Cobalt Design in North Melbourne has taken out the Victorian Premier’s Design Award’s top honour for a revolutionary eye testing machine due to be launched later this year.
Product design, when done well, can change people’s lives the world over.
That’s the case with for the winner of the 2020 Victorian Premier’s Design Award of the Year and also the Best-in-Category award for product design, the Cylite HP-OCT®.
The design – set to enter the global medical diagnostic device market in late-2021 – is a world first.
It’s an imaging device that acquires a 3D volume image of your eye.
The benefit? The 3D volume image enables optometrists, ophthalmologists and researchers to view the layers of your eye in a way they haven’t been able to before.
Jack Magree, Cobalt Design“It enables a high-resolution, single source, multi-measurement ophthalmic evaluation by the clinician,” explains Cobalt Design’s co-founder Jack Magree, who leads a team of over 30 who are behind many products we see every day; like KeepCups, Nylex bins, Yarra Trams handles, MCG seats and the Victoria Police Booze Bus .
The project was commissioned by technology group Cylite in Victoria’s Notting Hill, who developed the machine’s micro optical core and bespoke image processing systems.
In short, the invention solves the following problem.
Current optical coherence tomography (OCT) technology uses a scanning laser to build a picture of the eye. Yet natural eye movement makes it tricky to capture a motion-free image and record accurate measurements, especially at the front of the eye.
By contrast, Cylite’s HP-OCT creates a 3D volume image of the eye by splitting the single laser into over 1000 beams, each taking a simultaneous snapshot image, overcoming the natural eye motion movement. This new technology enables accuracy in measurements for clinicians wanting to diagnose and treat eye conditions.
Such breakthrough technology will put Australia on the map for OCT devices, a market traditionally dominated by Germany, Japan and the United States.
Moreover, the technology addresses a serious, and growing, need.
There are currently 2.2 billion people globally living with vision impairment. And in at least one billion of these cases, vision impairment could have been prevented or has yet to be addressed.
Looking closer to home, about 90 per cent of blindness and vision impairment in Australia is preventable or treatable if detected early.
Winning the award, says Jack, was a mix of “validation, elation and disbelief” for the company he co-founded in 1996 that develops products from early ideas through creative design, engineering, prototyping and production support.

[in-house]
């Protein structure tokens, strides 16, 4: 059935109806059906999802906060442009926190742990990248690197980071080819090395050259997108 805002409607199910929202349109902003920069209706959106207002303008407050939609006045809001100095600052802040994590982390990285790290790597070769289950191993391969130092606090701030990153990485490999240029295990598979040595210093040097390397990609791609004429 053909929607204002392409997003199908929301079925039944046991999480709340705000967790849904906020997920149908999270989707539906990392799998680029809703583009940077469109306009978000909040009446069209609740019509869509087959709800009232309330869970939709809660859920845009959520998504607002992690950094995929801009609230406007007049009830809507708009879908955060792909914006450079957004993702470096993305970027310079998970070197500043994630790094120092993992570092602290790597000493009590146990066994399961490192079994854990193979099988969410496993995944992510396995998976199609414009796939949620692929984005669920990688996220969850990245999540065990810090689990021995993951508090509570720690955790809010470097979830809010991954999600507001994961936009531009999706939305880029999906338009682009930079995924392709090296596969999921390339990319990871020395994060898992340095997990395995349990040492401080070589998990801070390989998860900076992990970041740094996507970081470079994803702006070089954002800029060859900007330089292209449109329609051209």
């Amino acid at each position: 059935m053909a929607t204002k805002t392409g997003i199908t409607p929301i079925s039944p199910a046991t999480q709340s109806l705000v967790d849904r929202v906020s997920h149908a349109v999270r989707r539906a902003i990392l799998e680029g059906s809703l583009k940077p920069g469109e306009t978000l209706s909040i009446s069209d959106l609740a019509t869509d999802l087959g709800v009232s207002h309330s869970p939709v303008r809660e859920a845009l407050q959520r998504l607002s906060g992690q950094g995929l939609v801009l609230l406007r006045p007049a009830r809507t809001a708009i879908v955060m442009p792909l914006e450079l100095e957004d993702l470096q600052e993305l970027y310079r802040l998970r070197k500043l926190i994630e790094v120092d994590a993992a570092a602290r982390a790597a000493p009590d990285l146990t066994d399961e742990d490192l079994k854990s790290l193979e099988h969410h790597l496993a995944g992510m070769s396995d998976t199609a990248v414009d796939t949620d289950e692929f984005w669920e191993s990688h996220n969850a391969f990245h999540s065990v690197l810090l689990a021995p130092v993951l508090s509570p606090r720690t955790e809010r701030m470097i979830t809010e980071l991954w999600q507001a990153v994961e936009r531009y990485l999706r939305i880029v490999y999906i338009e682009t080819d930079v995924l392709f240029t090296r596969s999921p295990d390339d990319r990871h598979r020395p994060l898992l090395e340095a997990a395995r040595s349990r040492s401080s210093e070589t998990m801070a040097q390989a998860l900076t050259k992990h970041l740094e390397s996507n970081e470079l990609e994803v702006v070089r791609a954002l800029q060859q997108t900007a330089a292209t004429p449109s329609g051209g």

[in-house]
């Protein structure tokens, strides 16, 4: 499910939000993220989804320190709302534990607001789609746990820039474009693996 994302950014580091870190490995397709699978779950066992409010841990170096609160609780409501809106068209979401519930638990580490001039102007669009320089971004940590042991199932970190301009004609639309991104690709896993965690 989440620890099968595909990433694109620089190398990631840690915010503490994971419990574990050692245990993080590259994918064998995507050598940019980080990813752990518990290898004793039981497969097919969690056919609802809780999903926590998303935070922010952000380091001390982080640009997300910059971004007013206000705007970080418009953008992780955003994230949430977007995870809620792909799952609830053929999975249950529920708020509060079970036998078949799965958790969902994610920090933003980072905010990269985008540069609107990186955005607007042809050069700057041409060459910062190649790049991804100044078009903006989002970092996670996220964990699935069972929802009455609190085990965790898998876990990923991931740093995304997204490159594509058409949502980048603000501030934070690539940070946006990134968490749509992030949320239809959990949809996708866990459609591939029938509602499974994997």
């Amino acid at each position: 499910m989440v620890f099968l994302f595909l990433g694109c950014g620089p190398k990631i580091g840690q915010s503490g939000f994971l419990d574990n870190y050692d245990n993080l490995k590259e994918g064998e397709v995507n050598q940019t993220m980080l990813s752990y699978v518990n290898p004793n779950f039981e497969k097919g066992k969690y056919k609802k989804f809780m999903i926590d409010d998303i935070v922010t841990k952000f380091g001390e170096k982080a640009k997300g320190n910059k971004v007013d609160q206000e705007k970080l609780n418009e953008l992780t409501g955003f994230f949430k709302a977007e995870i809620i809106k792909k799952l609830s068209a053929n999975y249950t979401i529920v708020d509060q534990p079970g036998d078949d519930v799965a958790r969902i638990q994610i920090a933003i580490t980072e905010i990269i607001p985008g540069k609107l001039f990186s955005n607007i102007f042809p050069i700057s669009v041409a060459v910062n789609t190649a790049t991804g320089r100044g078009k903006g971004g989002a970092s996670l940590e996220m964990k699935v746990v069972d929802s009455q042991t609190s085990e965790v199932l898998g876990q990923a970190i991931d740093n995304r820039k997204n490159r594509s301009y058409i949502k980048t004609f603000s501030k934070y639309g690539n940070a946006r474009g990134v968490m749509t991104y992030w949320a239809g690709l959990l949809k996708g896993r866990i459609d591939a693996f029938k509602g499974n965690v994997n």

But Jack and his crew never wavered from their vision. “At the outset of this project, I laid out a challenge the team embraced – to develop a world class product design that could be placed alongside major medical tech brands such as Canon, ZEISS, Topcon and NIDEK,” he says. “Maintaining that drive and vision across every decision of the design and engineering journey meant everyone in the team was linked in mindset, passion and motivation.”
Yet no one, Jack included, creates a world-leading design without challenges along the way.
“Designing an interactive medical product that is as non-threatening as possible to users of all shapes and sizes was our biggest challenge,” Jack says. “We overcame this by using shapes, textures and colour to be warm to touch and familiar to the patient. And the head rest was designed to enable the patients and clinician to be able to easily maintain visual and physical contact during the process.”
For Jack, daily inspiration comes from impacting people’s lives for positive change. “This could be as simple as products that make a difficult task easier or as satisfying as improving a person’s health outcomes,” he says. “Observing others interact with a product you’ve played an integral part of developing is a buzz that you never tire of. I think wanting to create things that help others is a fundamentally human desire. At Cobalt, we all have the same focus to create exciting and accountable designs for our clients.”
Jack’s takeaway to budding product designers wanting to make a difference is to think about the types of products you want to develop and what part of the creative process most excites you. “Dream big and have high ideals but always be capable of compromise. And above all, be able to see your product idea through the eyes and hands of the user.”
Originally published on The Victorian Connection. Images courtesy Cobalt Design
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